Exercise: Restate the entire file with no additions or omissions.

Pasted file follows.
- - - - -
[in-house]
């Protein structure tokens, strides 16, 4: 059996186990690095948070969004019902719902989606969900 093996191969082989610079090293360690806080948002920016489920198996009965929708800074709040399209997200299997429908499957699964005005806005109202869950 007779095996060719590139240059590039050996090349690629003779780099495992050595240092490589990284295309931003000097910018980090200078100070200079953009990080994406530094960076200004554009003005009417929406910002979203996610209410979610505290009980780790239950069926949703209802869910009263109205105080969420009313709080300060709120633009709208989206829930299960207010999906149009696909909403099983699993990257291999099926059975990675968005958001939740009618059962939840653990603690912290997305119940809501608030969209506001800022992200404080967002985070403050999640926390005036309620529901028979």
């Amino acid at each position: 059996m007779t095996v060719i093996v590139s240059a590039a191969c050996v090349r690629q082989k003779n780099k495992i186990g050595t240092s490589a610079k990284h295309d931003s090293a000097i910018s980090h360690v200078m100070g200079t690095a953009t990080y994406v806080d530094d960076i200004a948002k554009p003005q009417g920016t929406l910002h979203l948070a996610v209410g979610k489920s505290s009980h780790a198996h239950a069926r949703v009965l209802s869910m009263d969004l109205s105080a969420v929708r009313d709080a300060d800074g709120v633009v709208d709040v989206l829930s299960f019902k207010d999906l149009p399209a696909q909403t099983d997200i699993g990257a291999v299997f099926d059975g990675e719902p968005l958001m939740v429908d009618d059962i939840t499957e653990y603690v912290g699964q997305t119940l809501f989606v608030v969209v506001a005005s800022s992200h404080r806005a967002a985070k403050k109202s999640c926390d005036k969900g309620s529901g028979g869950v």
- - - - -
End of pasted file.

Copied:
[in-house]
């Protein structure tokens, strides 16, 4: 059996186990690095948070969004019902719902989606969900 093996191969082989610079090293360690806080948002920016489920198996009965929708800074709040399209997200299997429908499957699964005005806005109202869950 007779095996060719590139240059590039050996090349690629003779780099495992050595240092490589990284295309931003000097910018980090200078100070200079953009990080994406530094960076200004554009003005009417929406910002979203996610209410979610505290009980780790239950069926949703209802869910009263109205105080969420009313709080300060709120633009709208989206829930299960207010999906149009696909909403099983699993990257291999099926059975990675968005958001939740009618059962939840653990603690912290997305119940809501608030969209506001800022992200404080967002985070403050999640926390005036309620529901028979």
């Amino acid at each position: 059996m007779t095996v060719i093996v590139s240059a590039a191969c050996v090349r690629q082989k003779n780099k495992i186990g050595t240092s490589a610079k990284h295309d931003s090293a000097i910018s980090h360690v200078m100070g200079t690095a953009t990080y994406v806080d530094d960076i200004a948002k554009p003005q009417g920016t929406l910002h979203l948070a996610v209410g979610k489920s505290s009980h780790a198996h239950a069926r949703v009965l209802s869910m009263d969004l109205s105080a969420v929708r009313d709080a300060d800074g709120v633009v709208d709040v989206l829930s299960f019902k207010d999906l149009p399209a696909q909403t099983d997200i699993g990257a291999v299997f099926d059975g990675e719902p968005l958001m939740v429908d009618d059962i939840t499957e653990y603690v912290g699964q997305t119940l809501f989606v608030v969209v506001a005005s800022s992200h404080r806005a967002a985070k403050k109202s999640c926390d005036k969900g309620s529901g028979g869950v």